Monday, December 18, 2017

Muir Creek

May 12, 2011 by  
Filed under Monthly Articles

We parked as far off the road as the snow bank would let us, not that a tremendous amount of snow had fallen as much as it was that the snow plows had a job to do and they did it well.

A canopy of gray clouds held the warmth of the sun hostage, while the wind unsheathed icy swords, slicing easily through our garments. Our spirits were overrun with heaviness from the weather and the task before us as we trudged through the deep snow.

Negotiating the snow bank, I held our son under one arm. The last thing I wanted to do was drop him.
That winter afternoon was merciless and bold in its indifference to comfort, so we thought it best to leave our sons’ sisters, Jessica and Sara, in the car. We wouldn’t be gone that long.

We just brought our son with us, the youngest of the three children we were blessed to have shared.
It was his day, only his.

Once over the first obstacle, the mounds of frozen snow that dared us to carry on; we looked ahead to the goal. The journey, that heart wrenching mission of sorrow, though it was only three, maybe four hundred feet away, would exact a price of both of us.

Joshua was asleep, completely unaware of the cares of our world; and he didn’t have a care of himself in the devilish cold. He was completely at peace and resting indescribably well.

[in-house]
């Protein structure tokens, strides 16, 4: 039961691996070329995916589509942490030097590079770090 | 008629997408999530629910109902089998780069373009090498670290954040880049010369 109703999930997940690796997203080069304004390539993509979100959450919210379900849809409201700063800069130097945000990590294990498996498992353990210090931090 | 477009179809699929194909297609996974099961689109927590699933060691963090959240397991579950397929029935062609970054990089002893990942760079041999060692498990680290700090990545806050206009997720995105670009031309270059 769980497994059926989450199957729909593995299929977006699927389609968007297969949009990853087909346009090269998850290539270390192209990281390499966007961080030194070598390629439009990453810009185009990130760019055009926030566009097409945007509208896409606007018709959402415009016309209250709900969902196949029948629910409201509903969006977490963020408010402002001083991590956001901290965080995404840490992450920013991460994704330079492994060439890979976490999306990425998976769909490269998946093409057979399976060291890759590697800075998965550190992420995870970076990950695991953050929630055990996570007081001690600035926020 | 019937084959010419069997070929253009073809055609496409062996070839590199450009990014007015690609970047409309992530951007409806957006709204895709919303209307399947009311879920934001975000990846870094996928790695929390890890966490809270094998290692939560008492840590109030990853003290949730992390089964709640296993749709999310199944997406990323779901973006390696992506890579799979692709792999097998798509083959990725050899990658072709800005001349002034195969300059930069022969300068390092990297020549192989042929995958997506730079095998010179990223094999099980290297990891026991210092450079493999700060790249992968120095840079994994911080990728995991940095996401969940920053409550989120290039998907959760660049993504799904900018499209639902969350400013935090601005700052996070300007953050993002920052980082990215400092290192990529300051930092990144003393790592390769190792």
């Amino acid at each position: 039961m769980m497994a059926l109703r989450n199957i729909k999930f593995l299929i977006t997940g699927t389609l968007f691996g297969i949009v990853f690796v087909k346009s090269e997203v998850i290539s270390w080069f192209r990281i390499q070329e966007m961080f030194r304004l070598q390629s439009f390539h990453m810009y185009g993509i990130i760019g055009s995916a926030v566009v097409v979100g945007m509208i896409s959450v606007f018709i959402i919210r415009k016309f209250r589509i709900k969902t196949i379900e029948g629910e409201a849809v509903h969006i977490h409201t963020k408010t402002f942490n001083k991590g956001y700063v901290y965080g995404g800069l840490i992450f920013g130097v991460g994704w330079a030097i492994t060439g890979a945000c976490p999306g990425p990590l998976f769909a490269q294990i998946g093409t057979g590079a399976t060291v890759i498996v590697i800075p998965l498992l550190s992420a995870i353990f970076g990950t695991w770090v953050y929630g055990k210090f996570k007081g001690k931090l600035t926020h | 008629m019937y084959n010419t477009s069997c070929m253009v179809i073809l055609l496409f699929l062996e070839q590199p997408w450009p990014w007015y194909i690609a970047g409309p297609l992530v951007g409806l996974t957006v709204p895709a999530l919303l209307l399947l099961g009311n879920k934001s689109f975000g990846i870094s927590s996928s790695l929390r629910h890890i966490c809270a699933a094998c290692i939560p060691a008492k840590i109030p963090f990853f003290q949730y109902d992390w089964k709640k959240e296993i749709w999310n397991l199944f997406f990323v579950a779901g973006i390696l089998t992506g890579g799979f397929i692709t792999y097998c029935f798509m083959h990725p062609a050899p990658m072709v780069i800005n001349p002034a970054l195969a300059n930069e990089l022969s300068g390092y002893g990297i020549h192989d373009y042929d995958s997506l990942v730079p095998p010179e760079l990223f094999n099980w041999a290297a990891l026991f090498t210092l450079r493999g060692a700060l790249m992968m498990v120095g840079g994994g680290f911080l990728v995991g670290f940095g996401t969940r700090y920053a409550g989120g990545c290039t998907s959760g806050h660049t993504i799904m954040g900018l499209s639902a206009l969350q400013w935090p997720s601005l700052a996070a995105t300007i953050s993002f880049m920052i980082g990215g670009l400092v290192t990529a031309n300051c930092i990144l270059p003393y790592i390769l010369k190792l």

Each step was a titanic battle, the knee high snow drained our bodies and the closer we got to Muir Creek, the mission drained our souls.

The creek was as insignificant as we felt, it flowed alone and was hardly noticed, that was until it offered itself to the river. The river got all the praise and glory of white water enthusiasts, boaters and the skiers that lived down below. The valley got its’ name from the river but few had ever heard of Muir Creek.

Obscure, inconsequential, cold and small, the creek made its’ faithful contribution to the accolades only the river received. Like it or not, we could relate.

Joshua Caleb rested beneath my arm, I envied him.

The bank of the creek was rocky, difficult, and dangerous. I could not drop my son nor could I let go of his mother’s hand. It was all she could do to make it this far.

The dreadful offering had to be made, there was no other way.

Ice had framed the edges of the creek and offered a place for us to stand as we fulfilled our mission.
The day was different, almost as though God had commanded nature to mourn with us–to weep with those who weep.

Our son was asleep, peaceful, and safe.

A day filled with weeping, heart-ache, sorrow, despair, and finality. Our tears fell freely, and Muir Creek carried and offered those tears to the river.

Our souls were colder than the harassing wind, hearts darker than the clouds blocking the blessings of the sun, our tears ran swifter than the river they were to become one with.

That was the last day, in this life, that we were to see “Joshy”.

My torrential tears flowed as I took his ashes and offered him up to his Creator.

To give his mother time alone, I made my way across the holy, yet terrible ground, to the embrace of Joshua’s sisters.

I’ve learned more from that day than words will ever say.

The hardest lessons learned are either by or through pain. But this one thing I know; our God does not want the pain, its’ the tears He longs for.

Pain in a fallen world is the portion of every man, at one time or another.

Tears shed are the offering of a child who has learned to trust.

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